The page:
author: bodie robinson | a&c writer
Freedom Ain’t Free: From Dictatorship to Democracy
This week, I read a book written by a man who has been nominated for the Nobel Peace Prize four times. The author, Gene Sharp, is a retired political science professor who has spent nearly forty years researching totalitarian societies: their inceptions, their rises to power, their methods of control, and their downfalls. Sharp is the founder of the Albert Einstein Institution, where he has been writing about nonviolent resistance to totalitarian regimes throughout his long career as an activist and political scientist. As you’ve probably already guessed, Sharp is a pacifist. Unsurprisingly, he cites Gandhi as one of his main influences.
The book, From Dictatorship to Democracy: A Conceptual Framework for Liberation (1994), is meant to be a generic handbook for nonviolent resistance against dictatorships. The book was penned by Sharp at the behest of a Burmese activist named Tin Maung Win, who resisted the military dictatorship in that country and fought for the installment of democratic elections. Since its publication it has been translated into over thirty languages. The book has been smuggled into many countries with dictatorial governments, and many people have been imprisoned merely for owning a copy of it. Many activists involved with the Arab Spring have openly stated that Sharp’s From Dictatorship to Democracy (FDTD) was largely influential on their political awakening and praxis. For these reasons, among many others, Sharp has been called the “Machiavelli of nonviolence.” No doubt, his book has proven itself to be profoundly influential the world over among oppressed peoples still living with the suffocating effects of dictatorial governments. But why, then, was I so disappointed by it?
Maybe I felt underwhelmed by Sharp’s book because I have never been in a position to properly appreciate its rebellious contents. I am among the top five percent of the global population in terms of wealth and civil freedoms. I can say and do just about anything I want and feel little fear that my government will harass, intimidate, or imprison me. So, no doubt, it is an alien concept to me that some people in the world are so afraid of their governments that they can’t even speak ill of them to their parents, siblings, or lovers. I only know that kind of paranoia and repression through books, movies, plays, etc. For me, the Orwellian nightmare is safely enclosed between the covers of my copy of 1984. But for some people in the world, the Orwellian nightmare is a reality—a nightmare from which they cannot awake.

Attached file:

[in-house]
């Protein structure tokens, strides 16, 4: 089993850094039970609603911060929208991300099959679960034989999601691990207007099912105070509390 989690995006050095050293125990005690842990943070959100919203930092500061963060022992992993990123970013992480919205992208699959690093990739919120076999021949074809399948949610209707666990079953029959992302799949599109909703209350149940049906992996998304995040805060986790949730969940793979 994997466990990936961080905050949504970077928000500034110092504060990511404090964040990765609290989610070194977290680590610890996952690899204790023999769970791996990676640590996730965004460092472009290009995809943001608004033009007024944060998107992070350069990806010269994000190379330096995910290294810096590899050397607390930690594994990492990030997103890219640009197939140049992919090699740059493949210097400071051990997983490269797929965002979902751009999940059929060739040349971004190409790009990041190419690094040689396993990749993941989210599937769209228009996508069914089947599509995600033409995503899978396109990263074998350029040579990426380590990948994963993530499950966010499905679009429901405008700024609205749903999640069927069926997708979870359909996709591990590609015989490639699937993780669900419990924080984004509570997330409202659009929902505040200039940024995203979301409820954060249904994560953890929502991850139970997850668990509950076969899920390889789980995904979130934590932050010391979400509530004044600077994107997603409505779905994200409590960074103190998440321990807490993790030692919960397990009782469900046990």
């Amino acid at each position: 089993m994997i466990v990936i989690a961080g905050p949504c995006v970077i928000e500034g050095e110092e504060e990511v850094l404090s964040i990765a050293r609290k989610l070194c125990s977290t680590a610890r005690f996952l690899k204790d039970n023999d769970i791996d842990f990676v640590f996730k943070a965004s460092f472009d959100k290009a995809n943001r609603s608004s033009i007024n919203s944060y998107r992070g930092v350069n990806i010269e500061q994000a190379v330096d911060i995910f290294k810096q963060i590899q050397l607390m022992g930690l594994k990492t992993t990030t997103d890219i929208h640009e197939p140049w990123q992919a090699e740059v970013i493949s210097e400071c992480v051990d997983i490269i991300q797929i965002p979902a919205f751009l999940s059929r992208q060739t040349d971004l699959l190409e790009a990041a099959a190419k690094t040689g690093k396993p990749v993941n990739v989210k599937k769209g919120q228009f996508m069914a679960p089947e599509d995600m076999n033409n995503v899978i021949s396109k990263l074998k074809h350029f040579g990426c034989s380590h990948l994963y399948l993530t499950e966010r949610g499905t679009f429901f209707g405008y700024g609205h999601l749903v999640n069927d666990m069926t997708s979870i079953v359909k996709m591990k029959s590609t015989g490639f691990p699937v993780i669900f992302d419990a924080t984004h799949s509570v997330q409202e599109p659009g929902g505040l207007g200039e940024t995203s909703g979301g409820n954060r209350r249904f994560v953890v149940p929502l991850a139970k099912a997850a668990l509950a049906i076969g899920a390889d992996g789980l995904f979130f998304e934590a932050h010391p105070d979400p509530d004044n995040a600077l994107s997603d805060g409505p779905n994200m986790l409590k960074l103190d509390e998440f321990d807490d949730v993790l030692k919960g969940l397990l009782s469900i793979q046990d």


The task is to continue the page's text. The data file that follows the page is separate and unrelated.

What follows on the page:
I will admit that my disappointment with the book, in part, is due to my position of privilege. When Sharp writes about strategies for negotiating with dictators, formulating a “grand strategy” for pursuing different and pertinent methods of nonviolent resistance, or identifying the “Achilles’ heel of a dictator,” I cannot relate. Thankfully, these concepts are foreign to me because I have never needed them.
On the other hand, I didn’t find any blatant incongruities or errors in Sharp’s nonviolent program either. He has been researching and writing on this topic for over forty years, so of course his analysis and strategies are thorough, clear, and sound. At times the text seemed too vague and generic. But Sharp explicitly states at the beginning of the book that it is meant to be generic. Firstly, because it would be impossible to specifically address every totalitarian state in the world and explicate some nonviolent strategy on how to topple their respective tyrants. Secondly, because the book is meant to be a general “framework” for nonviolent resistance. In this way, the book becomes more useful because it can be applied to various forms of dictatorships. There are as many nonviolent methods of resistance as there are dictators.